Floods in central Europe continue to create havoc

People in Hungary are building barriers along the Danube River as they prepare for a surge of water that swamped parts of northern Germany.

Rising waters of the Danube expected to reach Budapest on Monday

A woman from Hamilton, Ont., talks about the flooding in Dresden, where she's watching her son play in an inline hockey tournament. 3:43

People in Hungary are building barriers along the Danube River as they prepare for a surge of water that swamped parts of northern Germany.

The river is set to reach record levels as it makes its way to the toward the capital, Budapest, in the coming days.

Firefighters, police and volunteers are helping to pile sand bags.

Widespread flooding has already inundated several parts of central Europe.

In Germany, Austria, Switzerland and the Czech Republic, rivers and lakes have flooded after extended periods of heavy rain.

Tens of thousands of people have been evacuated from their homes because of floodwaters, blamed for the deaths of 20 people.

Thousands of residents are still unable to return to their homes, and bridges and streets are impassable in many regions of eastern and southern Germany.

CBC News heard from a woman from Hamilton, Ont., on Saturday about the flooding in eastern Germany, where she's watching her son play in an inline hockey tournament.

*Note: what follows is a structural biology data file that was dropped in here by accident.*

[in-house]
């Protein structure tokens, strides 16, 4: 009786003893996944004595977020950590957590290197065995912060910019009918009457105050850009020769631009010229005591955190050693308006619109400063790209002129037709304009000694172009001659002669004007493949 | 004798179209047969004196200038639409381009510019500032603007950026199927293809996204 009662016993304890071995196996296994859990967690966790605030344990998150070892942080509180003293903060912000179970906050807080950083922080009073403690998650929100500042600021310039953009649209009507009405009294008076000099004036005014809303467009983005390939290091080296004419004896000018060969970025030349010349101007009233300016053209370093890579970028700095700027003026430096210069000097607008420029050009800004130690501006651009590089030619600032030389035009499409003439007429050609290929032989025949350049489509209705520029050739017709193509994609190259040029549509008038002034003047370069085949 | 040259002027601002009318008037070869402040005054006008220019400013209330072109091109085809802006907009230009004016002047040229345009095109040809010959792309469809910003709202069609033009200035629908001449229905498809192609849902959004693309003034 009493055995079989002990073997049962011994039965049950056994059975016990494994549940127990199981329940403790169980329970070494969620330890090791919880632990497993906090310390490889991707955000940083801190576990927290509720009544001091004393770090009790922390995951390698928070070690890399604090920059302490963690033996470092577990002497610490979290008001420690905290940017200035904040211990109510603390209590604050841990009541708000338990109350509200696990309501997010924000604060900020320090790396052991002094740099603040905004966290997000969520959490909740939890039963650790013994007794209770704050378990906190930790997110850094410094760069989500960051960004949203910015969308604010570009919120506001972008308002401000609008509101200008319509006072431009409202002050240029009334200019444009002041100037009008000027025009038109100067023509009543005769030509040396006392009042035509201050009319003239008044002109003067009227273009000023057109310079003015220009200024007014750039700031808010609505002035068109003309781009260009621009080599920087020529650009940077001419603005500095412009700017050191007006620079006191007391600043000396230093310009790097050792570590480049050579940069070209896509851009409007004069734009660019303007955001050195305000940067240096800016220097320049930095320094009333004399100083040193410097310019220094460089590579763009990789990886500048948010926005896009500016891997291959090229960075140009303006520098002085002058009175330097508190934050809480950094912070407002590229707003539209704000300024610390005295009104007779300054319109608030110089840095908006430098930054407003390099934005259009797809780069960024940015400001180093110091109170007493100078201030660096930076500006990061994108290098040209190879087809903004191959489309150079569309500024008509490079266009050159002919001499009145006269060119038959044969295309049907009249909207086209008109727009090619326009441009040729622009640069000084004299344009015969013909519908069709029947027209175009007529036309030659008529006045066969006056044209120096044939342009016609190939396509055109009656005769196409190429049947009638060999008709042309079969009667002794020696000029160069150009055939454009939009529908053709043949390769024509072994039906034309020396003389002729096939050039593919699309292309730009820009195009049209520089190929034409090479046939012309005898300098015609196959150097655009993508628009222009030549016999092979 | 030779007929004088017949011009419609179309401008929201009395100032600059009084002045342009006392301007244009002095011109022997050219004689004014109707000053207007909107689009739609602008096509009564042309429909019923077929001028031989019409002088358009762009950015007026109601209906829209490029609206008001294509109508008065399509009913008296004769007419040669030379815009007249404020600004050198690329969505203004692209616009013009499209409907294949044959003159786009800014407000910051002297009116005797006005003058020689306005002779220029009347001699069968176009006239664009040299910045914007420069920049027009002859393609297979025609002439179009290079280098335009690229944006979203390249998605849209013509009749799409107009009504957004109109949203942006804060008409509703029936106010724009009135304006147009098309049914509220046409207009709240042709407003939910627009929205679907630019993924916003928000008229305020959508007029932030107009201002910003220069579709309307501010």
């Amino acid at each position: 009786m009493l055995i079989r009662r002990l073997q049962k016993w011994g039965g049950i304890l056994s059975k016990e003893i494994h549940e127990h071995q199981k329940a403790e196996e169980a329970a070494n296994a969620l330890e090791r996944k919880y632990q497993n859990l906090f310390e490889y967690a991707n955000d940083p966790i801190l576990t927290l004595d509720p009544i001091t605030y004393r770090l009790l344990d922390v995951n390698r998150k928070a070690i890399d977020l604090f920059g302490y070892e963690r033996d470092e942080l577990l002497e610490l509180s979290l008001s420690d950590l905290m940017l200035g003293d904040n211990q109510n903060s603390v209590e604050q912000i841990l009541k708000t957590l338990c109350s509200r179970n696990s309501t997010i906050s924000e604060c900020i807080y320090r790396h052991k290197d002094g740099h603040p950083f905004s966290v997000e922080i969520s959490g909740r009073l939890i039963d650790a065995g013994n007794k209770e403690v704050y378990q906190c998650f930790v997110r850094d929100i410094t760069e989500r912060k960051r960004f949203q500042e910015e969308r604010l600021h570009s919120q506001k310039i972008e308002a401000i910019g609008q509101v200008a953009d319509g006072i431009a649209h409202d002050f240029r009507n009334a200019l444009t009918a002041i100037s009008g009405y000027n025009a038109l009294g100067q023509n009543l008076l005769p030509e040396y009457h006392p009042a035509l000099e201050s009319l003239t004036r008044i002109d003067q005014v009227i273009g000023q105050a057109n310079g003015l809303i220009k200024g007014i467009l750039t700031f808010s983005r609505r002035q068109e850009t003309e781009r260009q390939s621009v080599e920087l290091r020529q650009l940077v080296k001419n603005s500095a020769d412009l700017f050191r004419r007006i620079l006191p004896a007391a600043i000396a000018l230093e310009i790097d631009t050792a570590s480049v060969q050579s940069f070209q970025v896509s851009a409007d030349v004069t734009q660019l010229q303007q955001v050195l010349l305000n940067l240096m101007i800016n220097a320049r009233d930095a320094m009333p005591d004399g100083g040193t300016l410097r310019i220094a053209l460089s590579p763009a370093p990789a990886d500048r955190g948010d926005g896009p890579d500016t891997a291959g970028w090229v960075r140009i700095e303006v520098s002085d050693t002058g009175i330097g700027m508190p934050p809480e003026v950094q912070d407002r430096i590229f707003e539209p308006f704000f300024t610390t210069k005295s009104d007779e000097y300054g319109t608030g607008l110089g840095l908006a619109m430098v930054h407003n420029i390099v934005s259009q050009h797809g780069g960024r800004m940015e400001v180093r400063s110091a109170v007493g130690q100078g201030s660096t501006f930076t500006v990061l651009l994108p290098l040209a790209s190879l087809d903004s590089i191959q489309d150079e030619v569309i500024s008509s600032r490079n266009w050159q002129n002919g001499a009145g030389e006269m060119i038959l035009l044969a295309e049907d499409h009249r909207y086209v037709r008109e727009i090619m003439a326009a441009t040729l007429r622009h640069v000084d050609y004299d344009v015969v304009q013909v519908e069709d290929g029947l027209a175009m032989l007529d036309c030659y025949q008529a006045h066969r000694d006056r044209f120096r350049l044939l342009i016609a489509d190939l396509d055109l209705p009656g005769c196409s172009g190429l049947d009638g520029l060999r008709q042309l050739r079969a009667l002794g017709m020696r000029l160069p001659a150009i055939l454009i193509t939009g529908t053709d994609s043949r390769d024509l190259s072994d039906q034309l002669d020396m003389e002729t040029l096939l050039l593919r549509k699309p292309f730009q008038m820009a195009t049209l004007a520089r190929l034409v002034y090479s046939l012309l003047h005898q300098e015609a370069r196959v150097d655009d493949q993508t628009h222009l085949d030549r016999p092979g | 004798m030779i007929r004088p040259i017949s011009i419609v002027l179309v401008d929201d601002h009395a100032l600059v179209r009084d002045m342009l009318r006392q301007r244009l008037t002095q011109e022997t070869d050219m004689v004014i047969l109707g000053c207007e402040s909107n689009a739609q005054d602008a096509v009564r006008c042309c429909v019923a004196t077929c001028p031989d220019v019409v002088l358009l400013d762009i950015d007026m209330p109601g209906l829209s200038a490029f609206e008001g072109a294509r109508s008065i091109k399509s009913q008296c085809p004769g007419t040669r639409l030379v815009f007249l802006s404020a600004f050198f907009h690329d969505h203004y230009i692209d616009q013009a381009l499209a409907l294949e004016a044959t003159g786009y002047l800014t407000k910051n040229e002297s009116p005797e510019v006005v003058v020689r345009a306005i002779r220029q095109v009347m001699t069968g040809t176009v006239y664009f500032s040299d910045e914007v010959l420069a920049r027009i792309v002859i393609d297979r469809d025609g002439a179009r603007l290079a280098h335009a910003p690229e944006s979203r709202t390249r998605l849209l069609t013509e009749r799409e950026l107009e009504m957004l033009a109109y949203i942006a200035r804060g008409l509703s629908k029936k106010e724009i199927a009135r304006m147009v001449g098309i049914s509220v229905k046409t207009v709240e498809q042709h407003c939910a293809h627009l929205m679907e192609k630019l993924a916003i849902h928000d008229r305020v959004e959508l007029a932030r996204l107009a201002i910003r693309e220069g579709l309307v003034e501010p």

Patty Leggat's son plays for Team Canada and they arrived in Dresden a week ago. The area was hit hard by the floods this week, but now the water has started to recede.

"In a way we've been very unfortunate. We're staying at a hotel right on the bank of the river [Elbe]. In 2002, during the flood, the hotel was completely flooded and was closed for six months," Leggat said.

Since then, a crew has erected a large fence along the back of the hotel to hold back the water.

She added the parking lot of the EnergieVerbund Arena, where her son's tournament is taking place, is flooded with water as "high as a basketball net," but the games are continuing.

Floodwaters on the River Elbe peaked on Wednesday.

More than 80,000 emergency personnel including firefighters and soldiers were on duty across central Europe on Saturday, working aggressively to contain the flooding.

The rising waters of the Danube, Europe's biggest river, were expected to reach Budapest on Monday.

In Slovakia, the Danube was still on the rise in the towns of Sturovo and Komarno near the Hungarian border. The situation in Komarno was especially critical as several protective barriers started leaking and volunteers had arrived to reinforce them with sandbags.

In the Czech Republic, the waters were dropping further and clean-up work was under way. However, anti-flood measures were to remain in place as heavy rains and thunderstorms were forecast for the weekend.

With files from The Associated Press